Mumbai: A day or two before the Reserve Bank of India (RBI) Governor Shaktikanta Das took to Twitter to inform he tested positive for Covid-19 on 25 October, the civil servant turned central banker met an RBI officer, who is in-charge of private banks in the Department of Banking Regulation. The meeting lasted several hours.
Less than a month prior to that, Lakshmi Vilas Bank (LVB) shareholders had voted out seven board members including the managing director in the bank’s annual general meeting, prompting the RBI to appoint a three-member committee of directors to run LVB’s daily affairs.
The RBI governor holding a long meeting with a mid-level official is not usual, central banking sources said, referring to Das’s move last month.
When such interactions happen with an officer of the regulation department, it is understood that some significant development is in the offing, probably related to licencing — one of most important functions of the banking regulator in a country where entry costs are prohibitively high.
“Probably that was the time a decision was taken on LVB’s future,” said a source.
“First it is the supervisory department which sends its report on the viability of a (private) bank. If it is felt that there is need for the central bank’s intervention, then the regulation department is involved to outline the contours for a resolution,” the source added while alluding to the process that the central bank follows for forced mergers.
On Tuesday, within an hour of placing the old generation private sector bank under moratorium, the RBI announced the ‘draft scheme of amalgamation’ with DBS Bank India Ltd (DBIL) — the subsidiary of Singapore’s DBS Bank.
The speed at which a resolution was announced after putting a lender under moratorium is unprecedented.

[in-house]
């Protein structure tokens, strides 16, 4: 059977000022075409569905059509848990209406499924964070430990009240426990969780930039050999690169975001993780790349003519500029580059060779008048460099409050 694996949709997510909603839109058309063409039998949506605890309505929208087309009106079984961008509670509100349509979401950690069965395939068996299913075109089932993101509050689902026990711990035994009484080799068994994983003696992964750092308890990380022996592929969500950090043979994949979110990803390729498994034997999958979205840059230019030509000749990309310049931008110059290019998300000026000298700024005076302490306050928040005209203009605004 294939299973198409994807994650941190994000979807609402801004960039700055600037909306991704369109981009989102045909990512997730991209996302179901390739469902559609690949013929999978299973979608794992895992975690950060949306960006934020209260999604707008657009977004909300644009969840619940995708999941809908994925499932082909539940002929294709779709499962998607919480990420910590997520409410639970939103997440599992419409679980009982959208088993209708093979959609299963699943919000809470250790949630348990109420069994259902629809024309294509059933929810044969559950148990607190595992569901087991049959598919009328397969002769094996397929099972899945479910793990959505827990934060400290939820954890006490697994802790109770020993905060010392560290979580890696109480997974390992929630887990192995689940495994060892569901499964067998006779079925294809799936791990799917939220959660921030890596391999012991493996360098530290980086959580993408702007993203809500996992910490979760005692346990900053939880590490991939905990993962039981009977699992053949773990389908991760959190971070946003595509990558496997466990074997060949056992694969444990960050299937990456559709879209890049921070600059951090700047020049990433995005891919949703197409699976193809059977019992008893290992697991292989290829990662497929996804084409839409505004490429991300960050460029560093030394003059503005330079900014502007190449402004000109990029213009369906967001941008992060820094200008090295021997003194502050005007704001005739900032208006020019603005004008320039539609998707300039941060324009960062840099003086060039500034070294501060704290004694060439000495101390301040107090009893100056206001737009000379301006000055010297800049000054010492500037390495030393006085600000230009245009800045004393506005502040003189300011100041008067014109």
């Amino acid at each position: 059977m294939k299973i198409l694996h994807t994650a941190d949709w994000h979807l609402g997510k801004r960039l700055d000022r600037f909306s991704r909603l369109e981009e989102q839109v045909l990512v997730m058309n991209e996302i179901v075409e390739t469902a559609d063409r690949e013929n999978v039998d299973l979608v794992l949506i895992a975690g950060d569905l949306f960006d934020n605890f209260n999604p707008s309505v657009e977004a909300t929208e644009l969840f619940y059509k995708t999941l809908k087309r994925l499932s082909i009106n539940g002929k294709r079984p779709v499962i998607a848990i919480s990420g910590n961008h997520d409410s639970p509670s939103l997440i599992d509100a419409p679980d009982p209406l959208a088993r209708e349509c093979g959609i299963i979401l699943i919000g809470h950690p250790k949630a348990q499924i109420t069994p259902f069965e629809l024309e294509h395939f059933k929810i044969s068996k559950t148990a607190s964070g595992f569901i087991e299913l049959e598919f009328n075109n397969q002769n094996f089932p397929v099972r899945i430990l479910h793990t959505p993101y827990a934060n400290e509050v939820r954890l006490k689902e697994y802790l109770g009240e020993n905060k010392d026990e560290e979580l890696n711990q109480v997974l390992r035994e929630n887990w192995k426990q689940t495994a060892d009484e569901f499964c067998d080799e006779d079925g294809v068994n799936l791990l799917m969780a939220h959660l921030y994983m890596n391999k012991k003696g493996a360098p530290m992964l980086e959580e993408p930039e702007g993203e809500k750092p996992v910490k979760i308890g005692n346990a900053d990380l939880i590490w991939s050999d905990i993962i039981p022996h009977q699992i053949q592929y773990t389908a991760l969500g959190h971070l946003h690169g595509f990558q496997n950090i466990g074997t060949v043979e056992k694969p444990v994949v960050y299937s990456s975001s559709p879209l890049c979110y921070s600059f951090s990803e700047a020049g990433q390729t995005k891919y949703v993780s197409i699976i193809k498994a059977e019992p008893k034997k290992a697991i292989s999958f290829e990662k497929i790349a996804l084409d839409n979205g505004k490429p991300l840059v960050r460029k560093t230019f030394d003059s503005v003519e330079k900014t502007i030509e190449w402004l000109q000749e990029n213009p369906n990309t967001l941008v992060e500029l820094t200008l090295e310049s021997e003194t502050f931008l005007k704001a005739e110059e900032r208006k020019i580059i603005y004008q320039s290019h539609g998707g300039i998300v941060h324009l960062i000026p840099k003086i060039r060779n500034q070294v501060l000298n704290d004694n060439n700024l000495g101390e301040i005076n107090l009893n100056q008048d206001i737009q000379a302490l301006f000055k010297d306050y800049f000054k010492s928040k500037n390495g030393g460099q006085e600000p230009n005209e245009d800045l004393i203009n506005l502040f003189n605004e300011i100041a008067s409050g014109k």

“This was to ensure there is no panic. In this case, after making up its mind on a suitor, RBI announced the moratorium,” the source said. In the past, after announcing a moratorium for a troubled lender, the RBI generally took days to announce the suitor.
Why RBI took quick action
The private sector lender was under RBI’s close watch for a while now. Its financial position deteriorated due to continuous losses over the last three years, which eroded its net worth. The bank was unable to raise capital.
The RBI observed that Lakshmi Vilas Bank was experiencing continuous withdrawal of deposits and with low levels of liquidity. There were governance issues too with the Tamil Nadu based lender. LVB was under the RBI’s Prompt Corrective Action (PCA) framework since September 2019.
On the other end of the spectrum, DBS was one of the early foreign lenders to go for a wholly-owned subsidiary (WoS) route — by converting its branches into an Indian subsidiary, DBIL, in March 2019.
The top three foreign banks in India — Citibank, Standard Chartered and HSBC — have not taken the subsidiary route, yet.
As a policy initiated by former governor Raghuram Rajan, the RBI has been prodding the foreign lenders for local incorporation for the last five years. Local incorporation enables effective control by the RBI. Subsidiary route also means the foreign lender is committed in the country with its lending business rather than restricting itself to high value merchant banking and margin accretive credit card business.
The central bank has been liberal with branch authorisation policies with foreign lenders who adopted the WoS route — the hallmark of its stick and carrot policy on foreign lenders. The regulator hardly granted any additional branch licence to foreign banks that are yet to go for local incorporation.
The DBS advantage